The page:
Dove’s four-minute video, which shows snippets of the women at the outset and then after two weeks, plays like an infomercial for the patch. The climax comes when Dr. Kearney-Cooke asks a participant if she’d buy the patch and the woman makes clear that it would certainly be a good investment. But then, there’s a surprise ending, when Dr. Kearney-Cooke informs the women that the patch is a placebo. There’s nothing in it, she tells each participant. At that point, the women get teary-eyed and have the hoped-for epiphany: they realize that beauty is a state of mind. It turns out that the project is part of Dr. Kearney-Cooke’s ongoing research into women and self-esteem.

Interestingly, there’s been a huge outcry from critics who complain that the video makes women look stupid. A Time Magazine headline screams, “Dove’s New Ad Makes Women Look Gullible and Dumb in the Name of ‘Real Beauty.'” Author Laura Stamper writes, “I just can’t believe the thinly-veiled marketing ruse that there is a patch that can make us more beautiful. It makes women seem too gullible, too desperate, and overall helpless against the all-knowing master manipulators at Unilever.” Likewise, the Fashionista headline proclaims, “Dove’s Latest Beauty Ad Misses the Mark,”  and author Cheryl Wischnover comments, “I can’t take the message seriously when it comes from a beauty conglomerate that directly profits from women’s insecurities by selling us things to keep our skin looking younger and our armpits from stinking…The source taints the message.”2 Wischover, Cheryl. “Dove’s Latest Video Ad Misses the Mark.” 9 April 2014. Fashionista. 10 April 2014. http://fashionista.com/2014/04/dove-video-ad-patches Perhaps New York Magazine’s headline packs the most direct punch. “This Dove Ad is Garbage,” it says.3 RumblePitch. “Dove’s Latest Ad Tricks Women into Wearing False Beauty Patches.” WPRO. 11 April 2014. http://www.630wpro.com/common/more.php?m=58&ts=1397088304&article=64506BB4C06711E3B51EFEFDADE6840A&mode=2 Other critics accuse Dove of hiring actresses to play the subjects, which Dove denies, and of being “master manipulators, using the message that “you are already beautiful” in a cynical way to bring attention to the Dove brand name.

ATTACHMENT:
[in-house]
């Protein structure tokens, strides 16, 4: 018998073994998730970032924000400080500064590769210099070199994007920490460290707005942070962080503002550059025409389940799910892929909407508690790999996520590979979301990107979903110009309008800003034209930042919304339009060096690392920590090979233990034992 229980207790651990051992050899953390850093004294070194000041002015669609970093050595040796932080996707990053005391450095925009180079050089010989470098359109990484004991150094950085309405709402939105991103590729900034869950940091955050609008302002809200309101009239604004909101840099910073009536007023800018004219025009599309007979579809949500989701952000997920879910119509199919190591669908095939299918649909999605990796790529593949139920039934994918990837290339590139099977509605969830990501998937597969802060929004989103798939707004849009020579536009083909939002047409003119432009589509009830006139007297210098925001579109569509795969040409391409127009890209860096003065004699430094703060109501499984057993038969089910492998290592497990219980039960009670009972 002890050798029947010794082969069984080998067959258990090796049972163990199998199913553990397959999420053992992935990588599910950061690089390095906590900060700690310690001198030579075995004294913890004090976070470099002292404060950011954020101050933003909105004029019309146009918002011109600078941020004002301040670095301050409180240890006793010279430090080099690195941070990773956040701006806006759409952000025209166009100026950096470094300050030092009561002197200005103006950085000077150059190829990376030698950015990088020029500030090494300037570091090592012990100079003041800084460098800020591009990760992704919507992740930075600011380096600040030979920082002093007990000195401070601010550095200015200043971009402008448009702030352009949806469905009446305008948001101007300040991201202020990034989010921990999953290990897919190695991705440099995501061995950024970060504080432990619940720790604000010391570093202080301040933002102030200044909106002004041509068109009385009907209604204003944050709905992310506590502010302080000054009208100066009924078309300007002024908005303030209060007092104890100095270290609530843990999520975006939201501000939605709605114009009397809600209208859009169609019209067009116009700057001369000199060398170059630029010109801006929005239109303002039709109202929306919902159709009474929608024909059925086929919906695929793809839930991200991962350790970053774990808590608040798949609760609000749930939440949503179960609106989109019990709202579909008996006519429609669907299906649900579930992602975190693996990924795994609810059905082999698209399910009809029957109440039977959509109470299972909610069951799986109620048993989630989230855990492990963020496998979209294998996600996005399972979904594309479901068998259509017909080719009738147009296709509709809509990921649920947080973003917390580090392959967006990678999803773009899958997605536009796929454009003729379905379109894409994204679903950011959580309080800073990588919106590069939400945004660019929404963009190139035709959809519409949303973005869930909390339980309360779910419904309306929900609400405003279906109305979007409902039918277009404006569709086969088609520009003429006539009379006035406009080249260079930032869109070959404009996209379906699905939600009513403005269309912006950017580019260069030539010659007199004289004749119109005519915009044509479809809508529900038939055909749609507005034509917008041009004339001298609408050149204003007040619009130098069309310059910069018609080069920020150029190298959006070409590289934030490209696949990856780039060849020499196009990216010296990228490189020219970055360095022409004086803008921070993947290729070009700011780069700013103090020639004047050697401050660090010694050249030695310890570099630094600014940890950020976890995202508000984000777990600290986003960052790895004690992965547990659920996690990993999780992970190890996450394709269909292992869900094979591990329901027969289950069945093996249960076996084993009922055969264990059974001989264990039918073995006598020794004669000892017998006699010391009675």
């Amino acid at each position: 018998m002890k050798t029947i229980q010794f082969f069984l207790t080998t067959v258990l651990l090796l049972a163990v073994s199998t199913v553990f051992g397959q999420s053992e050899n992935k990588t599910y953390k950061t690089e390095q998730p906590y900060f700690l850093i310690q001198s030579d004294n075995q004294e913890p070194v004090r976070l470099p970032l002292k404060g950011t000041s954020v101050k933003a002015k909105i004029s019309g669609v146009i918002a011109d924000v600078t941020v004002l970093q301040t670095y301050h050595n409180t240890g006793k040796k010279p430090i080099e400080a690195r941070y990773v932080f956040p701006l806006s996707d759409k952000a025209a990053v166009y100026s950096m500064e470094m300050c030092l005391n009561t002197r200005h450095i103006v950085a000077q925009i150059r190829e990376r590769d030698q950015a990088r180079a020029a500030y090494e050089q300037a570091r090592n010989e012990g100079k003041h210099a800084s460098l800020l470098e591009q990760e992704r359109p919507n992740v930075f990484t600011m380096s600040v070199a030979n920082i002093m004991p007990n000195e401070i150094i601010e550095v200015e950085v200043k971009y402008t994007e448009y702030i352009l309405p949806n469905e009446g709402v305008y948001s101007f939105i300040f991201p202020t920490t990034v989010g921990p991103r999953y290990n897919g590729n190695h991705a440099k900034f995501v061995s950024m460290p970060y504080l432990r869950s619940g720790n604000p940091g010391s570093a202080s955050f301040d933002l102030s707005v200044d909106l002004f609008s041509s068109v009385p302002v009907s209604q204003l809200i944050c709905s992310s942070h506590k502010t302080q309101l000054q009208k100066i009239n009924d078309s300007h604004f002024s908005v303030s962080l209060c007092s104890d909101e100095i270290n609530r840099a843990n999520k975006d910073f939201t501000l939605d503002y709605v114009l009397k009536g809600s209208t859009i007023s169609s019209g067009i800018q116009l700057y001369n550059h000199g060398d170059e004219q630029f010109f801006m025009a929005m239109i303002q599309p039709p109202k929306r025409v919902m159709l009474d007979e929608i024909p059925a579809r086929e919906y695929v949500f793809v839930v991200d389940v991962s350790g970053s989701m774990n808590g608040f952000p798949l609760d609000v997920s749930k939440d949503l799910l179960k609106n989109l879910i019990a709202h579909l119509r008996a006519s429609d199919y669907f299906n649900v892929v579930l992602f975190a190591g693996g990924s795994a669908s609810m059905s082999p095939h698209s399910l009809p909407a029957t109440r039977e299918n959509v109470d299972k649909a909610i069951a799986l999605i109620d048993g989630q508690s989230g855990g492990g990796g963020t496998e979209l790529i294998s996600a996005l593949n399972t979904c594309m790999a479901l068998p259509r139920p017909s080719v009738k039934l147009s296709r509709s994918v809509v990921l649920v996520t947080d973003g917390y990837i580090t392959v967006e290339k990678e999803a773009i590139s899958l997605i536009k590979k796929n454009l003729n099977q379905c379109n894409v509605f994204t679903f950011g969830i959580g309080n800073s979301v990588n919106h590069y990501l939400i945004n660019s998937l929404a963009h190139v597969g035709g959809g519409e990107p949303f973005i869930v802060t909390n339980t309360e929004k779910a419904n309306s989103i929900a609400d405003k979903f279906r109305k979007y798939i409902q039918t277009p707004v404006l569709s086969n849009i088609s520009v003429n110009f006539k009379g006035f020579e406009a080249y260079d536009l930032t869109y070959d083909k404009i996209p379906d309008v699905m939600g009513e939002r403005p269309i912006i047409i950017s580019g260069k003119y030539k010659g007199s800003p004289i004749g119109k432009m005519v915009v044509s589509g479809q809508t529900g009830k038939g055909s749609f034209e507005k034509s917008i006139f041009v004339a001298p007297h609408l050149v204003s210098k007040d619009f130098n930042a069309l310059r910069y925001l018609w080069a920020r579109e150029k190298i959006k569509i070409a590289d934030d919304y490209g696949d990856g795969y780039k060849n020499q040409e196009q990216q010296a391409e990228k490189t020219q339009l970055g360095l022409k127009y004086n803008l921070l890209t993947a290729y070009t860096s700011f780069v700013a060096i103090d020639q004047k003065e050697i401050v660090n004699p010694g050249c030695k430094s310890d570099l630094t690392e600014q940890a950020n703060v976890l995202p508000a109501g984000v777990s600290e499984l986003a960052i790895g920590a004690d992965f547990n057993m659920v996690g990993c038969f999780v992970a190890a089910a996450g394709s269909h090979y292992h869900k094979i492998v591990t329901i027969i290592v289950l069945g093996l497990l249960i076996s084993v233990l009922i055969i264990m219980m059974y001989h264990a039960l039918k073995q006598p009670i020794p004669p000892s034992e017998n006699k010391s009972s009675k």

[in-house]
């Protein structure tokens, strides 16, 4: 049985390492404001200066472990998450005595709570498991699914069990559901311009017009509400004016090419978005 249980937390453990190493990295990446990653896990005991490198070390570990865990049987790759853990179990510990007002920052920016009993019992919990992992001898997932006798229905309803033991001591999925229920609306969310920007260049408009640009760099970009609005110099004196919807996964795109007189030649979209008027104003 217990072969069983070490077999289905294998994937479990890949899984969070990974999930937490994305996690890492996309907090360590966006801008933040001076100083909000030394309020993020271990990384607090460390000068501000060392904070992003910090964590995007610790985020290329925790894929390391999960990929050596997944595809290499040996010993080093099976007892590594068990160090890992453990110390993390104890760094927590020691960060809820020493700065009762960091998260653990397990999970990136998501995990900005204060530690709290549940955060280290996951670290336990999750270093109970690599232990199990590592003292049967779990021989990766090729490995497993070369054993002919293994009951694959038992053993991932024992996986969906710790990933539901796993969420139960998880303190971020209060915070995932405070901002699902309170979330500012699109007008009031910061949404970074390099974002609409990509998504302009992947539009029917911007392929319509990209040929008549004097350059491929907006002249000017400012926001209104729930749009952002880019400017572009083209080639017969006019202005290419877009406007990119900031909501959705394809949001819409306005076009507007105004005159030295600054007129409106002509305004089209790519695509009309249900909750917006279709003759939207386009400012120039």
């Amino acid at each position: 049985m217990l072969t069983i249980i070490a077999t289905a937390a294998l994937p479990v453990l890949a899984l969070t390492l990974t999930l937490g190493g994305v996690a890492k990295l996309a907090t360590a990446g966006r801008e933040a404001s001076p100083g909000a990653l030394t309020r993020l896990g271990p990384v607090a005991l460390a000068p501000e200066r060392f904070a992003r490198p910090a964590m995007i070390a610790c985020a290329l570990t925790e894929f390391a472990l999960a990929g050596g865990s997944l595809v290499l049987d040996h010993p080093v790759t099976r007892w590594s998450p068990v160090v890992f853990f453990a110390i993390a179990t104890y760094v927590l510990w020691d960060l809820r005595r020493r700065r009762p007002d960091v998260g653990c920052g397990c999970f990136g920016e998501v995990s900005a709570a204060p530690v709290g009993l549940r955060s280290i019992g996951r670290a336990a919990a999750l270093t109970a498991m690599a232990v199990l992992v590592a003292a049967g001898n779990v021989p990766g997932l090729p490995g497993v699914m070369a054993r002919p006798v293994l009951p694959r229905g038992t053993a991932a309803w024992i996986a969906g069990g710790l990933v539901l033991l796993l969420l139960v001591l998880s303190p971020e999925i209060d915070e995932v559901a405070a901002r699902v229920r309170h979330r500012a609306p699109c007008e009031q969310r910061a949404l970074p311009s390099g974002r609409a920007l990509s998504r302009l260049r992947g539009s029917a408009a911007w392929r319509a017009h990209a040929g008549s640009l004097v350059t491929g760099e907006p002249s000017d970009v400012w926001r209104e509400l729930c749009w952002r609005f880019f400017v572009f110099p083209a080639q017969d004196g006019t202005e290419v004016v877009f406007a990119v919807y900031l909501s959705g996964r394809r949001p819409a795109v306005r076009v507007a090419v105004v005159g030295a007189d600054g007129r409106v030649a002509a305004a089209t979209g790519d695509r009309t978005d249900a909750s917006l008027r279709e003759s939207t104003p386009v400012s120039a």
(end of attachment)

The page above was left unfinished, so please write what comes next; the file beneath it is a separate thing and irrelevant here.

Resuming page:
Some observers, though, might feel that it’s a relief to see a personal care commercial for once that doesn’t tout some highly toxic product, even if the hope is that viewers will be seduced into finding those products in the end. It may be that the commercial is stupid and manipulative, but on the other hand, one can’t deny that women will do or believe illogical things in order to feel beautiful. If women weren’t willing to put their minds on hold in order to gain more beauty, there might be no hair dye industry, no botox, no high heels, no makeup containing dangerous chemicals.